The sunroom was originally a porch that a previous owner had “winterized”. About 25 years ago, I had beefed up the insulation, replaced cheap paneling with Sheetrock, and installed real Windows to replace triple track storm windows. A few years after that, I added a small (really small) bathroom. In addition, there were some structural issues with northwest corner of the porch, but in the end, water and time and other things, it was time to redo things.
The first step was to remove the old bathroom, yet maintain basic functionality.
With all of the partition walls removed, as well as the shower stall, you can see some of the water damage. More demo is required. When the sink was first installed, the framing of the wall behind it was questionable, so a section of plywood was screwed to the wall, and the sink hung on that.
As the Sheetrock was removed, we found a layer of 1″ rigid foam insulation. That was covering fiberglass insulation, but the studs were NOT attached to the outside wall. The studs were also not installed with standard spacing, so the fiberglass wasn’t doing all the much.
On closer examination, we discovered the carpenter ants had chewed up a lot of the foam!
As part of the new bathroom, we wanted to move the wall out as far as possible. So, we wanted to add some insulation to the outside of the wall, and cover it with siding. So hook up the trailer and off to Home Depot.
With material in hand, it was time to bring in a highly trained professional (in another field), and in a good mornings work, we got insulation and horizontal braces, capped with another inch of foam, and then siding up to the roof (it might have been more than a morning).
With the siding done on the north wall, we moved back inside and started taking the ceiling down. More foam insulation (with insect damage), and Fiberglass batts (a 15″ and 23″ pair trying to fill a 37″ bay).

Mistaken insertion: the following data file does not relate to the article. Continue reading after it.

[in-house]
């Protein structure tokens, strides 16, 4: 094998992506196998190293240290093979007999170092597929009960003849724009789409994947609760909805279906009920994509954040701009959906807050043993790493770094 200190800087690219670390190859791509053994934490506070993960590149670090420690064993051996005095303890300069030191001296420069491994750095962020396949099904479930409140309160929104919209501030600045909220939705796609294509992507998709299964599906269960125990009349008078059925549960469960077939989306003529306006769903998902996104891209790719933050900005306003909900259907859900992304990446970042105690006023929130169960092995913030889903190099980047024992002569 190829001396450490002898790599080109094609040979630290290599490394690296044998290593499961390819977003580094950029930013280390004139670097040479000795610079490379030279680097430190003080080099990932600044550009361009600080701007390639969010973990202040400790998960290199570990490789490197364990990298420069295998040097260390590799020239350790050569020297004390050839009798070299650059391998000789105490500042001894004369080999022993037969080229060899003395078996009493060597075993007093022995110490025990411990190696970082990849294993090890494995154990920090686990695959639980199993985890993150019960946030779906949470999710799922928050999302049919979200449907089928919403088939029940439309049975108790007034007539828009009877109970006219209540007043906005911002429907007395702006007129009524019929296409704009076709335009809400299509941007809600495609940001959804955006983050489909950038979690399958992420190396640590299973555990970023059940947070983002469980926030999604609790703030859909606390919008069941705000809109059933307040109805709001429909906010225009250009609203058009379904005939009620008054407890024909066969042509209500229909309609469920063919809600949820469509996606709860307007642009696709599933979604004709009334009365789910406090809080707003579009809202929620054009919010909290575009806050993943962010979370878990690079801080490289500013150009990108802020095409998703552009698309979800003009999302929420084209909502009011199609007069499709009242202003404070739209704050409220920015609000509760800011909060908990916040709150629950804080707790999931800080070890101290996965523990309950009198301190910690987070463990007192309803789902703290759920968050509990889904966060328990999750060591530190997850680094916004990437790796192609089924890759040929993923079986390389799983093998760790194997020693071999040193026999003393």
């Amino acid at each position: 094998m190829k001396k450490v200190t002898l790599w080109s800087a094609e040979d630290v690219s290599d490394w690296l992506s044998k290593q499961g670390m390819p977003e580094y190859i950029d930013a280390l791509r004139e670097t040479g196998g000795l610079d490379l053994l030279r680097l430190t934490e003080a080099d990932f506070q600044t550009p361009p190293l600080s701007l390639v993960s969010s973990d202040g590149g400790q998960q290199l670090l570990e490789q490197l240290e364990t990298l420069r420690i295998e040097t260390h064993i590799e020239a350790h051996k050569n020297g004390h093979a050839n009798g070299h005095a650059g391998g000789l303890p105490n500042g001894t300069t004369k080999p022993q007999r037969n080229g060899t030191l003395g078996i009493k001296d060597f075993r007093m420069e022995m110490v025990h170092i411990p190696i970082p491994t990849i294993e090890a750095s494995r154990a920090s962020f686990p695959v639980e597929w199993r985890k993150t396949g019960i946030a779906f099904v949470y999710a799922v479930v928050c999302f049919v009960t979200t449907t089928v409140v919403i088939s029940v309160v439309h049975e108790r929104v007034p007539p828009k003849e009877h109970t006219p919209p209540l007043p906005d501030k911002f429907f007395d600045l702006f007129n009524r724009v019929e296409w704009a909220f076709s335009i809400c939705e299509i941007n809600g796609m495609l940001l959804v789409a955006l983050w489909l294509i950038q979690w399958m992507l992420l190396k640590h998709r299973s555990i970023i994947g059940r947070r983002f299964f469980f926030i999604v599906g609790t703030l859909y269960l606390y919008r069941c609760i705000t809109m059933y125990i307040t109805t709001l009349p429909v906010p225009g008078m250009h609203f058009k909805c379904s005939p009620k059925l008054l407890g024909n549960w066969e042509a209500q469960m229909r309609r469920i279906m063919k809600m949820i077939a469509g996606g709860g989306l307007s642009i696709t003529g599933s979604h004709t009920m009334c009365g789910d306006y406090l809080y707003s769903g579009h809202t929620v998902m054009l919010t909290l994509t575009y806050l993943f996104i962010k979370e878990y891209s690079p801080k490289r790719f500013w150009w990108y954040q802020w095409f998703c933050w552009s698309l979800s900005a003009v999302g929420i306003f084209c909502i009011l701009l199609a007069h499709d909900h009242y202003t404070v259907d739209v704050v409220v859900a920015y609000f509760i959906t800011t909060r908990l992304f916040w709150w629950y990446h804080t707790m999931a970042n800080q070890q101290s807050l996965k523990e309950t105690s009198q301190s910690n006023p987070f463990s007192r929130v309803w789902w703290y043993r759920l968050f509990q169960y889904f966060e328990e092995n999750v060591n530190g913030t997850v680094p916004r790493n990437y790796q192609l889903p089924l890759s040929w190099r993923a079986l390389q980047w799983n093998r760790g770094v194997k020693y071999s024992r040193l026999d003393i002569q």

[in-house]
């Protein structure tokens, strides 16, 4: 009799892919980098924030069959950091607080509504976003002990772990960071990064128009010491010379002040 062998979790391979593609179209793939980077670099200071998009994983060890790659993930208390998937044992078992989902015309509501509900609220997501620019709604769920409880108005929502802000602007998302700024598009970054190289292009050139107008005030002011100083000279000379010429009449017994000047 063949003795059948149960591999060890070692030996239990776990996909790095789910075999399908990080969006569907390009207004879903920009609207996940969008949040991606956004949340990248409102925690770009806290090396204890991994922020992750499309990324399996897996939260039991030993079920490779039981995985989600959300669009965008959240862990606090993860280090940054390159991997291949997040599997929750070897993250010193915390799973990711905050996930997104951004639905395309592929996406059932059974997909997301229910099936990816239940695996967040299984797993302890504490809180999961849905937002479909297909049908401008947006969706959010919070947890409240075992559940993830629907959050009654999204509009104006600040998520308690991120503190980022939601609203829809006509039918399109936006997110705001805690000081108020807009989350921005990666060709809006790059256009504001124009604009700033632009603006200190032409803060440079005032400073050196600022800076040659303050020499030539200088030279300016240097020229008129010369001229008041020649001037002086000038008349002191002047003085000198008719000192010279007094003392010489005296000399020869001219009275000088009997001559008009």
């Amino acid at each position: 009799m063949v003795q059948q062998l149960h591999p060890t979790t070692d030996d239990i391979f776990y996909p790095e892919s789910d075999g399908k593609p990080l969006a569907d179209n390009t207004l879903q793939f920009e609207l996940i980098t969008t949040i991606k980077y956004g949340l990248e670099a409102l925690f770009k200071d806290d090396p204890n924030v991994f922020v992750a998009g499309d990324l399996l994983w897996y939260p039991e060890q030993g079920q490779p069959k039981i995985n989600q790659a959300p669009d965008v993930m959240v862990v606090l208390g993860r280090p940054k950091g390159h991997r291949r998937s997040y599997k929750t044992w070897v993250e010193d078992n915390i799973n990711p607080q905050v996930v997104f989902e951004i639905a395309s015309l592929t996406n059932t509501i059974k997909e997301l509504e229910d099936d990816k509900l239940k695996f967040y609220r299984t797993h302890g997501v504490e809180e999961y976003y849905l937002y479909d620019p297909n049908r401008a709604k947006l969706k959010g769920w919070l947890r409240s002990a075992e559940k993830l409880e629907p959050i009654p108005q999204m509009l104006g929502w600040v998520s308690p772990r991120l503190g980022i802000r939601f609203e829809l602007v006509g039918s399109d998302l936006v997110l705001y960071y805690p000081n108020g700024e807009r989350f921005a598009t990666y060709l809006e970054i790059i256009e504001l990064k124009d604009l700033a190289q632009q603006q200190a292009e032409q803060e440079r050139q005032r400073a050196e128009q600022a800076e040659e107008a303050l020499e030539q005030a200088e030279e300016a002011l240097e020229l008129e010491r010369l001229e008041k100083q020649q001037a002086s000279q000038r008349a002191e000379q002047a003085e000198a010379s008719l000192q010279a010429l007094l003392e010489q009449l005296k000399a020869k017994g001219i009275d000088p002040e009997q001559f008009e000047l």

But with ceiling down, we could see light between the roof ledger and the brick. When the corner post rotted, the roof and upper edge of the wall pulled away from the brick. Well, that explained the leak.
Back outside to work on the roof. Cleared some mortar out of a joint, bent some sheet metal to lock into the brick and bend down over the shingles.
With leak handled, took a different approach with ceiling insulation. Put the trailer back on the car, and over to Lowes for a pallet of insulation (loads a lot quicker), then rip the panels to 37.5″, and bevel cut the ends and press fit them into the ceiling bays.
With the ceiling insulated, we started on the south wall. Like the north wall, it was a skin on vertical tounge and groove strips, with very little cross bracing. But this time, we put the insulation on the inside, and put the screws in from the outside.
We also returned to Harley. Haven to rerun the high velocity air ducts through the brick wall rather than through the old window. This will help when we put in the ceiling. Still have to move the water and DWV lines, but that will wait until we start plumbing the bathroom.